1. 27
  1. 3

    I think the title is misleading: This is not about simply using Redux and TypeScript but about improving on the recommended patterns by using advanced TypeScript features.

    1. 2

      That’s a good point. I can see in hindsight that it might sound like an introductory tutorial.

      Would it be good lobste.rs etiquette to edit the title after posting it?

      1. 3

        Since I updated the title on my website I updated the lobste.rs title to match. Since it’s only the sub-heading part I hope its obvious to people it’s the same story.

    2. 3

      Can someone give me good terms to Google to read about Typescript’s mapped types more academically? I find them super interesting (Parameters and ReturnType in particular seem interesting).

      1. 2

        Have you considered using an object with “as const” handlers instead of abusing class for this?

        const Handlers = {
          foo(state: State, { to }: { to: number }) { ... },
          bar(state: State, { to }: { to: number }) { ... },
        } as const
        • pro: more understandable to others that they can’t do class stuff like add properties or retain encapsulated state
        • con: required commas after functions
        1. 1

          Yeah, I would prefer not to use a class for clarity reasons too. Unfortunately, when I tried that it wouldn’t let me map over Handlers. Perhaps I’m missing something?

          error TS2749: 'Handlers' refers to a value, but is being used as a type here.
          1. 2

            In Typescript, classes are both a type representing an instance of the class, and a runtime value (the class itself in JS), as a kind of special case. Handlers here is just a runtime value (no magic) but its exact type is well-known at compile time. You can refer to its type (and the type of any runtime value) with typeof Handlers in type expressions.

            1. 1

              Thanks, I’ll give that a try and add an update to the blog post :)

              1. 2

                I think this is what you want?

                I’ve recently been trying to write my own version of this. I like your usage of an object as a declarative way of matching action names to handlers.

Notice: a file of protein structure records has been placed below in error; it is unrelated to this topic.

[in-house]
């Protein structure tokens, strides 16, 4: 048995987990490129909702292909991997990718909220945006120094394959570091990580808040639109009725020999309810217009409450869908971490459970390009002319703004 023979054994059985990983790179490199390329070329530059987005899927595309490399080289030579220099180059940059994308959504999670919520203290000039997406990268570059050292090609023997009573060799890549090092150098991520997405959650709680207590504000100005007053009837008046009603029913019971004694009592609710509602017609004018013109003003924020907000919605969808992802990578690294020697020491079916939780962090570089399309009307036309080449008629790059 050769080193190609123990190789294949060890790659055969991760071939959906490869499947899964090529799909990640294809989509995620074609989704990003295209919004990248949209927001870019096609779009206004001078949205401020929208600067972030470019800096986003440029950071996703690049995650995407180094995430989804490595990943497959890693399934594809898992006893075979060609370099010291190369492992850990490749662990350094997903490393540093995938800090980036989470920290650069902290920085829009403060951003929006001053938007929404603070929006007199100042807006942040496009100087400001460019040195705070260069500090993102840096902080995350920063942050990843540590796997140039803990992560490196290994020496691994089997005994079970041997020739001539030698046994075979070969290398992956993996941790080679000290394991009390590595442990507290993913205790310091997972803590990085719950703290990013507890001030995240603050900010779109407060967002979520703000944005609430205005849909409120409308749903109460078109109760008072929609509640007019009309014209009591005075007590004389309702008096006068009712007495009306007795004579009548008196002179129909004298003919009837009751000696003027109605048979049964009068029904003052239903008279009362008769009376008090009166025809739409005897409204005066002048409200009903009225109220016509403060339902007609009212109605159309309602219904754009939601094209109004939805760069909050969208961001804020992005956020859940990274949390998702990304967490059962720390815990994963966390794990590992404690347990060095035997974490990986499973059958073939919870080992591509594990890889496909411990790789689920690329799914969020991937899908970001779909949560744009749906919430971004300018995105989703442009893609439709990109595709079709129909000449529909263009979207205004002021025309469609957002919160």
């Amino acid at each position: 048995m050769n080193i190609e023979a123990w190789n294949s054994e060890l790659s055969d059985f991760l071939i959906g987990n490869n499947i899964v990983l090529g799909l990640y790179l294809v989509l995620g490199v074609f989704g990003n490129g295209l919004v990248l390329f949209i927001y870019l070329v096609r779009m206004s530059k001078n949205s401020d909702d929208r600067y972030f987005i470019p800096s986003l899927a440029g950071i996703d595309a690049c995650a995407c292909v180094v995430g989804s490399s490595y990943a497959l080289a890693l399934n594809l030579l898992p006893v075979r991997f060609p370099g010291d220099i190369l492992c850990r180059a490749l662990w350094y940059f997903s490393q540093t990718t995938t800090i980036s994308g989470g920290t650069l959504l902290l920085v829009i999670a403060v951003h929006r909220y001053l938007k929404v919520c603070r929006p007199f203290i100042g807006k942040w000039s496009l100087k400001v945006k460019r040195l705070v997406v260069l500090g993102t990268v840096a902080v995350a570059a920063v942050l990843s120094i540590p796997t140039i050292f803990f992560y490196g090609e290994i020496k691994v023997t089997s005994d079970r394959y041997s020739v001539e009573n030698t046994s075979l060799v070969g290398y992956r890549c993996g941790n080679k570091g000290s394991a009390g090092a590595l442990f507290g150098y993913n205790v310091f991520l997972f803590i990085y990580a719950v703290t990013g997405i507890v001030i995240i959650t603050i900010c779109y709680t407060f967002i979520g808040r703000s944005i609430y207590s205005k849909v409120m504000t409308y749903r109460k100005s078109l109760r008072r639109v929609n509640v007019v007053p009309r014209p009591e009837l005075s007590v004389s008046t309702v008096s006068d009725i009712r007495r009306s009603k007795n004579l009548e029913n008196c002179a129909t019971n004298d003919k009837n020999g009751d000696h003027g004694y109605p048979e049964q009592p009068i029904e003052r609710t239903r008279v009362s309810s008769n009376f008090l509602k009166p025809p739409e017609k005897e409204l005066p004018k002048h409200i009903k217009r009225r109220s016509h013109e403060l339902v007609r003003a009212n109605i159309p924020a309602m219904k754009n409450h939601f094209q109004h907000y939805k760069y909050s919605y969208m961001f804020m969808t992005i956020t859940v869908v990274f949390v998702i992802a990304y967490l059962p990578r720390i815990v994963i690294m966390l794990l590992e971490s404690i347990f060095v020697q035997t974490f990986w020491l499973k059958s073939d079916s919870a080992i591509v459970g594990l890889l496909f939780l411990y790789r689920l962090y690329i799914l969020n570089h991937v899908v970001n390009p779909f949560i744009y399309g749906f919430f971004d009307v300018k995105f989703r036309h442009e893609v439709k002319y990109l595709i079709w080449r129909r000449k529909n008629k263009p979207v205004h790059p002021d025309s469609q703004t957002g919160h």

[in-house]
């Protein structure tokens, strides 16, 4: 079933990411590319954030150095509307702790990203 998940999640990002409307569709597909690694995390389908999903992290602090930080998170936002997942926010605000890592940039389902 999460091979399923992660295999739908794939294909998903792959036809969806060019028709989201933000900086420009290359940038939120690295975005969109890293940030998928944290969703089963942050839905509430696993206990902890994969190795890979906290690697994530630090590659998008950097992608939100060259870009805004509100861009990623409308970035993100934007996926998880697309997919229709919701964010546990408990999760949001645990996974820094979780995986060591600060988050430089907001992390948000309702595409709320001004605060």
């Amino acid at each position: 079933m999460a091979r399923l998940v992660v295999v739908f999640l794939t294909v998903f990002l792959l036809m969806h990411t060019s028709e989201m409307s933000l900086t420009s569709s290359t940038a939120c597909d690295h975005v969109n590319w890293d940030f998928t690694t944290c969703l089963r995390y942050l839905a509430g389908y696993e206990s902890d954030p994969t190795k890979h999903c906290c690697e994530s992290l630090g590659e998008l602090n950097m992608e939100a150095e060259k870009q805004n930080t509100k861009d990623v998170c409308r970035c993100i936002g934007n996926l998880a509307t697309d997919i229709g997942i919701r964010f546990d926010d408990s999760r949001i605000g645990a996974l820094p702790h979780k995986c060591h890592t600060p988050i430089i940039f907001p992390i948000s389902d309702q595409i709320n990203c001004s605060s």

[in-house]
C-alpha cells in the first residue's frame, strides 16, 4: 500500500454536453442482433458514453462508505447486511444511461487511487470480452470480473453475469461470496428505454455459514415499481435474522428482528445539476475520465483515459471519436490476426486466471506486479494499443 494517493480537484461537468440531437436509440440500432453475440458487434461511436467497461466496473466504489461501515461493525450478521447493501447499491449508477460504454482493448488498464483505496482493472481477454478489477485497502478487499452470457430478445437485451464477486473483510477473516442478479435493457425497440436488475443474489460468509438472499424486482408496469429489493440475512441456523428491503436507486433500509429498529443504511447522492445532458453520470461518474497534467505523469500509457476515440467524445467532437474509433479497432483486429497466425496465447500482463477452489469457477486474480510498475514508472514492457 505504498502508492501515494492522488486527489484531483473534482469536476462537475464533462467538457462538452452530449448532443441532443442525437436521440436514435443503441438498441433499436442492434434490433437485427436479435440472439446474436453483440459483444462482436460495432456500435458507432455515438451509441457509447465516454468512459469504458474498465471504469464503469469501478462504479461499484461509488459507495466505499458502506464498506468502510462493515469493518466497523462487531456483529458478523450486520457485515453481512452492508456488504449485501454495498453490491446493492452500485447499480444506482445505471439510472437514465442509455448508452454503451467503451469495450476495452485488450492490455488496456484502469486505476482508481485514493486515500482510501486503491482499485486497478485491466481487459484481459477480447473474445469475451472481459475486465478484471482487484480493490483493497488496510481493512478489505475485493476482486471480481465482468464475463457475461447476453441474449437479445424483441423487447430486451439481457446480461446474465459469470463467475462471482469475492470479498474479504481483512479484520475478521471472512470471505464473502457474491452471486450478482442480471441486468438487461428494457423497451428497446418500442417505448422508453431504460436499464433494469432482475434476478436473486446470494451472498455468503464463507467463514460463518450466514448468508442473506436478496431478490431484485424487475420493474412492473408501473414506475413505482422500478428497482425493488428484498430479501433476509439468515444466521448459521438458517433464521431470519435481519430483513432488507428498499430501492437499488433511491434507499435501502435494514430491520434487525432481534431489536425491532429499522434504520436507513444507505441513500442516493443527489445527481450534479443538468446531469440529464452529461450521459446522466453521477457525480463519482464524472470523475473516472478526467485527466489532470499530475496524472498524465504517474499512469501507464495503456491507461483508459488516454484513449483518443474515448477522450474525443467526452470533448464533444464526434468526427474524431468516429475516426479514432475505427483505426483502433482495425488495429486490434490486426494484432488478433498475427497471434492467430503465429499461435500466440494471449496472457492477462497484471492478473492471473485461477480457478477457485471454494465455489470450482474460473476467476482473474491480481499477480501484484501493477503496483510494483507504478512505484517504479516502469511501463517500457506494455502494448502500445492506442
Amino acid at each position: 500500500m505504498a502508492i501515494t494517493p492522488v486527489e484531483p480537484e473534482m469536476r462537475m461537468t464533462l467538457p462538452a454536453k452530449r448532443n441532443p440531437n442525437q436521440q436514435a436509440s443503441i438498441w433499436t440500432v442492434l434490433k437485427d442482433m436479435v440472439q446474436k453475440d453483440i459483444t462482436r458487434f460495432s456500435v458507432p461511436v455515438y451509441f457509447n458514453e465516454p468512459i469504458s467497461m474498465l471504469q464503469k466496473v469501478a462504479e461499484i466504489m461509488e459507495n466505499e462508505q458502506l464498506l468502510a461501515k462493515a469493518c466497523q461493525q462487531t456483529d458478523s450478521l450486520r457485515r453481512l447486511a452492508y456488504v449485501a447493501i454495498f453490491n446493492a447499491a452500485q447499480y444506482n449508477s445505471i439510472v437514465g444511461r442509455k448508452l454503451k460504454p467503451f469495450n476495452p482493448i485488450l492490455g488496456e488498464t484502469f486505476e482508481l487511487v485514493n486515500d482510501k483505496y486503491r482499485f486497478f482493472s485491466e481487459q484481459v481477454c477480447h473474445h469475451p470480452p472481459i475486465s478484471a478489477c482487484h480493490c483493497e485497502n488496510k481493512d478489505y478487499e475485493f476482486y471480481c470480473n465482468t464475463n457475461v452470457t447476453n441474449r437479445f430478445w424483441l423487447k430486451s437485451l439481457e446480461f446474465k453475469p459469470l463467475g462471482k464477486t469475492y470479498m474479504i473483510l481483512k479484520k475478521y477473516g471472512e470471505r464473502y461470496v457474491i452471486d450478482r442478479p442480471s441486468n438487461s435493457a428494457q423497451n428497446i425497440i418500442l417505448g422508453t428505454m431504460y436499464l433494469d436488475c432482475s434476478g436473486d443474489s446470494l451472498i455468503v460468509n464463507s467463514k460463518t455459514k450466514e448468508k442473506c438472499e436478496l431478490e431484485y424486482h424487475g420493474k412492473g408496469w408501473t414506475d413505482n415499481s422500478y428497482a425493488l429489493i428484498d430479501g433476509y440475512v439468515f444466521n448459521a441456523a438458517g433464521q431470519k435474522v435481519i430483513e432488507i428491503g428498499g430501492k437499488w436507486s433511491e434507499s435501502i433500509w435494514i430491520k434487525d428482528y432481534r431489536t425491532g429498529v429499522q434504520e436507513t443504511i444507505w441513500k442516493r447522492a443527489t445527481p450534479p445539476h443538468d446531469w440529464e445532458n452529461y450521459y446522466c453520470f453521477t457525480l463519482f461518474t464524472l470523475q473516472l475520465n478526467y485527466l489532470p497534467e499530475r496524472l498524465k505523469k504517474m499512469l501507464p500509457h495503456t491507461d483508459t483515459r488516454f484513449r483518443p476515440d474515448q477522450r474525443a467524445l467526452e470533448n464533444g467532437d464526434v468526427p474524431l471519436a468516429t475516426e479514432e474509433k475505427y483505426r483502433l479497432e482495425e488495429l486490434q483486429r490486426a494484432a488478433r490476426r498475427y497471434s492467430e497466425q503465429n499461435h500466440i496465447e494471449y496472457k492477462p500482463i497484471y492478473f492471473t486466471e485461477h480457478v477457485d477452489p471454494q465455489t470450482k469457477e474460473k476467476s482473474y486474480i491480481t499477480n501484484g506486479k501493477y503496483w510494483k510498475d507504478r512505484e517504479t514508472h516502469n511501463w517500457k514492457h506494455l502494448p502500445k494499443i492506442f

2. 1

          Very cool. I’ve been exploring similar solutions lately but this one takes matters much further.

          One aspect I would change would be checking that every action is handled. Most Redux apps I see use multiple reducers via combineReducers, but every action is still run through every reducer in that case. So some actions definitely shouldn’t be handled. For that reason, I also want to use a single app-wide action type (to detect conflicting actions names).

          1. 1

            Thanks. The solution I end up with discards the handler for every action check since the Action types are derived from the handlers themselves. If you wanted multiple reducers I suppose you could create multiple Handler classes and derive an Action type for each, then union these for the overall Action type.

            Of course, if you have a separate handler function for each action anyway you won’t need any reducers.

          2. 1

            Nice writeup! The TS + Redux verbosity is something I’ve seen multiple projects and teams struggle with, and it’s becoming a bigger problem as reducer-like patterns become more popular outside of Redux. FWIW, the best prior art I’ve seen is typesafe-actions but it requires pretty heavy library buy-in. Nice to see some more DIY examples.

            Recently I played around a bit with ways of making tagged unions/ADTs less onerous to use and define in TS. I didn’t get super far but I might take some of this as inspiration, as Redux actions are a special case of ADTs.